2017-12-06 / Voice at the Shore

Chanukah laws light the way to greater wisdom

of Congregation Rodef Sholom, Atlantic City

On Shabbat Chanukah the Torah portion of Miketz is read. The parsha tells the story of Pharaoh’s dream of robust cows that were devoured by lean cows. This is an allusion to the miracle of Chanukah and a prayer called “Al Hanissim,” recited each day of the festival of Chanukah, mentioning “Giborim b’yad chalashim”— the weaker Jews overpowering the stronger Greeks.

Many laws relating to Chanukah are codified in the Shulchan Aruch, the Code of Jewish Law. These laws are unique in that they also imply moral and ethical lessons. For example, if you have a precise amount of oil for yourself, but not enough for your friendly neighbor, it is better to minimize your kindling and be frugal with your oil in order to share with your buddy. One may ask, “Why can’t my friend get his own oil?” Because that is not the Torah way! “Kol Yisrael aravim zeh ba zeh.” Better to give up your hiddur (enhancement and beautification) mitzvah so that another Jew can also, even minimally, fulfill the mitzvah.

Never leave another Jew in the dark! Share your oil and illuminate his or her life as well!

The law dictates that enough oil must be placed in the menorah from the beginning of the kindling, and that the menorah should not be placed in a windy area. The lesson here is: For proper Jewish education and outreach, make sure you have enough power, enthusiasm and exuberance to ignite the masses. Strength in kiruv assures that winds of society will not be able to overpower and extinguish the light of one’s efforts to influence others.

The menorah is to be lit in the doorway, towards the outside. The lesson here: Let us not worry about just ourselves, we should think outside the box and concern ourselves with others.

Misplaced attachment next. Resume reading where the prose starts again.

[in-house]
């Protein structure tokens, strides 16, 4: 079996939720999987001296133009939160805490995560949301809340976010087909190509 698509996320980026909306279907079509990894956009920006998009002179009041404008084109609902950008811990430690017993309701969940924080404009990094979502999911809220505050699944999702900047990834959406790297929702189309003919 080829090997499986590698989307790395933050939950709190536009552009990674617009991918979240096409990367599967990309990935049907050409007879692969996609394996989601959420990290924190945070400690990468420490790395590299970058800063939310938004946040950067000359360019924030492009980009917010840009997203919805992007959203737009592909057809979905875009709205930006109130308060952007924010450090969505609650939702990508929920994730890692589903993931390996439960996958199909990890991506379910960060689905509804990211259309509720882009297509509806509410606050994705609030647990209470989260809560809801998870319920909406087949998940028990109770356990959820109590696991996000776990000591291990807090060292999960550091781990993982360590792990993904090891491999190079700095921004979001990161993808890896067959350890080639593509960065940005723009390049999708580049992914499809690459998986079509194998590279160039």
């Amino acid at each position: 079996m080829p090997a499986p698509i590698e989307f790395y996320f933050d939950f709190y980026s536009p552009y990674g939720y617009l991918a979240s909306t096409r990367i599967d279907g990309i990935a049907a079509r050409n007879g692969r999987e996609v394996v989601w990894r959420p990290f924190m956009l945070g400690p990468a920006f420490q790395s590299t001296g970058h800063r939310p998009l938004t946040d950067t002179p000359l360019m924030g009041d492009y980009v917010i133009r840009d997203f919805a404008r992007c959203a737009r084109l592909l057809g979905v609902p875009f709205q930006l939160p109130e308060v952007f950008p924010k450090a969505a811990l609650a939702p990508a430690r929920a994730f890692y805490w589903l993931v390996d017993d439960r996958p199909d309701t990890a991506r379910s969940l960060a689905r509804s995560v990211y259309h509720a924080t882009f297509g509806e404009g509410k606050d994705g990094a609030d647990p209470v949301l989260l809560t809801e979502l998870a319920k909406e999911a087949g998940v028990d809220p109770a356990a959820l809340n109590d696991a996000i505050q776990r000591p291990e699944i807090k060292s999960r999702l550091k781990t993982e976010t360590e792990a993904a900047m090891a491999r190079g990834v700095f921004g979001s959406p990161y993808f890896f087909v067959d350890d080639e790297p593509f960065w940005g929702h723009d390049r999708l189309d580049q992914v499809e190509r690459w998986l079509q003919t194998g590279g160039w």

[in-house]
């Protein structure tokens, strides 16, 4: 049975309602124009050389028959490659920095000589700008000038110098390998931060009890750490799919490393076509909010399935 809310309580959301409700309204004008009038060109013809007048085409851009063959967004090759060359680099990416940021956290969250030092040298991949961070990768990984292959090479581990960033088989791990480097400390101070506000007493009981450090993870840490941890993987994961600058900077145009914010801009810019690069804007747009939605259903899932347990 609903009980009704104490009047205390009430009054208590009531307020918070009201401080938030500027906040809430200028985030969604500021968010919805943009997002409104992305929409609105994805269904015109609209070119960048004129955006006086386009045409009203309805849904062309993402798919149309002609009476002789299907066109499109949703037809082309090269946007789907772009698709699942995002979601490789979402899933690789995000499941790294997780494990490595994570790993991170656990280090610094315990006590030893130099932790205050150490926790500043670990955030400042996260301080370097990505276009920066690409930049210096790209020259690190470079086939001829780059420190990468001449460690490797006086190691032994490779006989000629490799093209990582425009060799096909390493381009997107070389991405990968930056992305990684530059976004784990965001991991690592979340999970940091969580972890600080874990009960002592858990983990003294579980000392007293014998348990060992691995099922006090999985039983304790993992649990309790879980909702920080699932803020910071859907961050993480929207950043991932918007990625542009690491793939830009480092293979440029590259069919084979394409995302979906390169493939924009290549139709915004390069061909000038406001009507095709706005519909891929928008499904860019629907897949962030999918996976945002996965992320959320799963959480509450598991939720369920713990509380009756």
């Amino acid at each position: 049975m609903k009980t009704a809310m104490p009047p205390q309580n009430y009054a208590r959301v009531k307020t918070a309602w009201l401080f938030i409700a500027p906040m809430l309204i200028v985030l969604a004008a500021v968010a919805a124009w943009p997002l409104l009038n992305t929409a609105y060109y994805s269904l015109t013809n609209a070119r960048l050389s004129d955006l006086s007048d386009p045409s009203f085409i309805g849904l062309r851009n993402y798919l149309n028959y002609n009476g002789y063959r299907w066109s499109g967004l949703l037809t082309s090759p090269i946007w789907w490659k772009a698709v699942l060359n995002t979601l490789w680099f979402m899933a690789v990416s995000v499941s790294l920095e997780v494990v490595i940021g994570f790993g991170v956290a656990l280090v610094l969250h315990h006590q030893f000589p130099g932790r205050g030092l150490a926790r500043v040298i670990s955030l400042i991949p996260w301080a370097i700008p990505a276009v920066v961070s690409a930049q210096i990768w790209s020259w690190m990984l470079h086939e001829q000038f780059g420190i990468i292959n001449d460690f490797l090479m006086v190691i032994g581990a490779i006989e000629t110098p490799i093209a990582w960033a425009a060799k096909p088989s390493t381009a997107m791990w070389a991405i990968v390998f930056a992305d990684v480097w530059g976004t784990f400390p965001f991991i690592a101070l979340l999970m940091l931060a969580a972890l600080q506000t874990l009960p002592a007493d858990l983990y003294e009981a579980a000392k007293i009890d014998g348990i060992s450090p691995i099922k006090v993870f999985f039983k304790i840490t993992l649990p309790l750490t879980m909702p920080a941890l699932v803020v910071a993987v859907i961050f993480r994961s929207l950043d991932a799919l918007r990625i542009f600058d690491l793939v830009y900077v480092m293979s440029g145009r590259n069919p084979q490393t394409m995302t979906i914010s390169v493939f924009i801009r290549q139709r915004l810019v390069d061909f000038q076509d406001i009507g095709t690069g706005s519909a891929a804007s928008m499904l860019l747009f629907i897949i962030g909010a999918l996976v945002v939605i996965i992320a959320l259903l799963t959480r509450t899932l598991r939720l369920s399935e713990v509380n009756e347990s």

When is the proper time to light Chanukah candles? When the warm sun sets, during the time of darkness. The symbolic meaning here: When we are in a period of moral and spiritual decadence, causing the spread of coldness, heartlessness, and hedonism, it is imperative for us to try to dispel this dark gloom and illuminate the world through the light of Torah.

Jewish law dictates that we can light the candles up until the time passersby and pedestrians stop walking in the marketplaces. This teaches us to ease up on staying late at the workplace. Rid yourself of the mindset that the job is more important than the family. Return home early, before the late business hours. Light candles with your family and celebrate this festival with the joy and contentment that is the hallmark of Jewish family life.

A story is told in the Talmud (Taanis 25A) of Rabbi Chanina ben Dosa, whose daughter, on an Erev Shabbat, was very sad because the oil that was intended for the Sabbath lights was substituted with vinegar, which would not burn. Her father told her that Hashem, who makes oil burn, can decree that the vinegar shall burn. A miracle did occur and the vinegar did ignite and lasted until Havdalah.

The Ethicists say that oil is the symbol of the Maccabees, who were Torah-observant Jews. The vinegar is the symbol of assimilated, Hellenistic Jews. We believe that it is not only religious Jews who will illuminate the world like oil, but the day may come, very soon, that even the “vinegar Jews,” who are totally removed and not knowledgeable in Torah, will be influenced and turned on to Judaism…until Havdalah, when we know the difference between Kodesh and Chol, holy and mundane, light and darkness.

Let us do our best to be the lamplighters. Follow the laws and customs of kindling the flames properly, and let us remember the underlying object lessons for each action that perhaps will inspire our neighbors, elevate our souls, illuminate the world and banish the darkness.

Chag Orim Samayach. 

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